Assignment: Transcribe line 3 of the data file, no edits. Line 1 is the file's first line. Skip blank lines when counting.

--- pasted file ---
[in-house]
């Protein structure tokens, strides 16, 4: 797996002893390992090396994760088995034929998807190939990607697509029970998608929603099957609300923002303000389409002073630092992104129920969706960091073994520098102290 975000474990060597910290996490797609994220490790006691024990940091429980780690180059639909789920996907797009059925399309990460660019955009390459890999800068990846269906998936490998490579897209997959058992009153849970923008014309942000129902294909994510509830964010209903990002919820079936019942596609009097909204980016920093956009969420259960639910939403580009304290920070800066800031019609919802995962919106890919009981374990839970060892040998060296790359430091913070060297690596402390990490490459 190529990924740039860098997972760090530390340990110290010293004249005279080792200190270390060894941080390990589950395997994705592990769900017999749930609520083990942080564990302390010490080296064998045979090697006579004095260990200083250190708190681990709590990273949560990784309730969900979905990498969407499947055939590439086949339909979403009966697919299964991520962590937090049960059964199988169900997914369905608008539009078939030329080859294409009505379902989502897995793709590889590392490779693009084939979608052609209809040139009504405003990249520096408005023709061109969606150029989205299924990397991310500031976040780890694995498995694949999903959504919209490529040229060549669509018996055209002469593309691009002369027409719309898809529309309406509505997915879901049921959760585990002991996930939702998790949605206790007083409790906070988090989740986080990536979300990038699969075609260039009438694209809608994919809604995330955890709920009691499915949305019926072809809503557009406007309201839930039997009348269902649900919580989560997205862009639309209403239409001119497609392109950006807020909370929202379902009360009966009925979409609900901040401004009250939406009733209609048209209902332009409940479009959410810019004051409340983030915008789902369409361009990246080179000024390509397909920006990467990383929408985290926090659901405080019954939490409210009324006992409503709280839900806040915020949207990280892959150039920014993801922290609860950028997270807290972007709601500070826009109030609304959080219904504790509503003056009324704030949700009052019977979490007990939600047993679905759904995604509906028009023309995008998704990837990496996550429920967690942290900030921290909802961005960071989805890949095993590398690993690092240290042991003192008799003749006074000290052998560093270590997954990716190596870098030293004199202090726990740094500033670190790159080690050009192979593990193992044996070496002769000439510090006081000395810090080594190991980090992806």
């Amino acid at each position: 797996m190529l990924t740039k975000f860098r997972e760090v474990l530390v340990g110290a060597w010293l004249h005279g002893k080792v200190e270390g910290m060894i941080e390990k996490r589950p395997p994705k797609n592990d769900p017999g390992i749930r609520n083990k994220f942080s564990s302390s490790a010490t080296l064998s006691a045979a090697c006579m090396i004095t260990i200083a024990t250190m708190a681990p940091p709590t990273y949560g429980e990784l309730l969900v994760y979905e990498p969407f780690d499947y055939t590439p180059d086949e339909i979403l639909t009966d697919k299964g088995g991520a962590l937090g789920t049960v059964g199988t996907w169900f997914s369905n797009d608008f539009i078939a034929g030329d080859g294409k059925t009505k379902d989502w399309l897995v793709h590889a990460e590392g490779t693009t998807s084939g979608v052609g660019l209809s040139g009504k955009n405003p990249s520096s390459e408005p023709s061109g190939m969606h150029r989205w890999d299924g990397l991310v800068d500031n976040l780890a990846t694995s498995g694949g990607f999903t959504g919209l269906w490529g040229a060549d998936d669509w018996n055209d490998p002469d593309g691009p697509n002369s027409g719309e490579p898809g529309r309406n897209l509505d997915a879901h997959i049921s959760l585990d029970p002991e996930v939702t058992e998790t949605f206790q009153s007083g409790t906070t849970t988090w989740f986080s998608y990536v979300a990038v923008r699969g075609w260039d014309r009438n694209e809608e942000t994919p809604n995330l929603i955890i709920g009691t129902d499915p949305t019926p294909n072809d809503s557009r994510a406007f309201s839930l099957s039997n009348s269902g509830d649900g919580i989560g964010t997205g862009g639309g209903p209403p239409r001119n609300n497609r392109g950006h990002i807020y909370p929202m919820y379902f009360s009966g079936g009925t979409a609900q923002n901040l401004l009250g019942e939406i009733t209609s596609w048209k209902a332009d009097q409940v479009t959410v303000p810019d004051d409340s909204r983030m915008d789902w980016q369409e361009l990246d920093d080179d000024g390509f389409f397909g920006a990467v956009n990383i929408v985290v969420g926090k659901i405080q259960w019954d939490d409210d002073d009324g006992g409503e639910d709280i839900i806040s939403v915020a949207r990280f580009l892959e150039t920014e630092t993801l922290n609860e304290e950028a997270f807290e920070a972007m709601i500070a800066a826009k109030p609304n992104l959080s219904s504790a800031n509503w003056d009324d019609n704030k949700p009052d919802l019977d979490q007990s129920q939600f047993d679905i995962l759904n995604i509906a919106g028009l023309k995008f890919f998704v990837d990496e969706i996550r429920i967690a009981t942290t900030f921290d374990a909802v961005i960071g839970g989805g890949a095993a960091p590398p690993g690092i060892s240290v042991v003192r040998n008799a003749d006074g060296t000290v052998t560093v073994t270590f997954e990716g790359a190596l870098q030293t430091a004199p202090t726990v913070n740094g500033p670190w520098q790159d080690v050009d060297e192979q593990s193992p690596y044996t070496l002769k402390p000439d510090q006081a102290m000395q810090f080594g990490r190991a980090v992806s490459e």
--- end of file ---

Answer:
């Amino acid at each position: 797996m190529l990924t740039k975000f860098r997972e760090v474990l530390v340990g110290a060597w010293l004249h005279g002893k080792v200190e270390g910290m060894i941080e390990k996490r589950p395997p994705k797609n592990d769900p017999g390992i749930r609520n083990k994220f942080s564990s302390s490790a010490t080296l064998s006691a045979a090697c006579m090396i004095t260990i200083a024990t250190m708190a681990p940091p709590t990273y949560g429980e990784l309730l969900v994760y979905e990498p969407f780690d499947y055939t590439p180059d086949e339909i979403l639909t009966d697919k299964g088995g991520a962590l937090g789920t049960v059964g199988t996907w169900f997914s369905n797009d608008f539009i078939a034929g030329d080859g294409k059925t009505k379902d989502w399309l897995v793709h590889a990460e590392g490779t693009t998807s084939g979608v052609g660019l209809s040139g009504k955009n405003p990249s520096s390459e408005p023709s061109g190939m969606h150029r989205w890999d299924g990397l991310v800068d500031n976040l780890a990846t694995s498995g694949g990607f999903t959504g919209l269906w490529g040229a060549d998936d669509w018996n055209d490998p002469d593309g691009p697509n002369s027409g719309e490579p898809g529309r309406n897209l509505d997915a879901h997959i049921s959760l585990d029970p002991e996930v939702t058992e998790t949605f206790q009153s007083g409790t906070t849970t988090w989740f986080s998608y990536v979300a990038v923008r699969g075609w260039d014309r009438n694209e809608e942000t994919p809604n995330l929603i955890i709920g009691t129902d499915p949305t019926p294909n072809d809503s557009r994510a406007f309201s839930l099957s039997n009348s269902g509830d649900g919580i989560g964010t997205g862009g639309g209903p209403p239409r001119n609300n497609r392109g950006h990002i807020y909370p929202m919820y379902f009360s009966g079936g009925t979409a609900q923002n901040l401004l009250g019942e939406i009733t209609s596609w048209k209902a332009d009097q409940v479009t959410v303000p810019d004051d409340s909204r983030m915008d789902w980016q369409e361009l990246d920093d080179d000024g390509f389409f397909g920006a990467v956009n990383i929408v985290v969420g926090k659901i405080q259960w019954d939490d409210d002073d009324g006992g409503e639910d709280i839900i806040s939403v915020a949207r990280f580009l892959e150039t920014e630092t993801l922290n609860e304290e950028a997270f807290e920070a972007m709601i500070a800066a826009k109030p609304n992104l959080s219904s504790a800031n509503w003056d009324d019609n704030k949700p009052d919802l019977d979490q007990s129920q939600f047993d679905i995962l759904n995604i509906a919106g028009l023309k995008f890919f998704v990837d990496e969706i996550r429920i967690a009981t942290t900030f921290d374990a909802v961005i960071g839970g989805g890949a095993a960091p590398p690993g690092i060892s240290v042991v003192r040998n008799a003749d006074g060296t000290v052998t560093v073994t270590f997954e990716g790359a190596l870098q030293t430091a004199p202090t726990v913070n740094g500033p670190w520098q790159d080690v050009d060297e192979q593990s193992p690596y044996t070496l002769k402390p000439d510090q006081a102290m000395q810090f080594g990490r190991a980090v992806s490459e």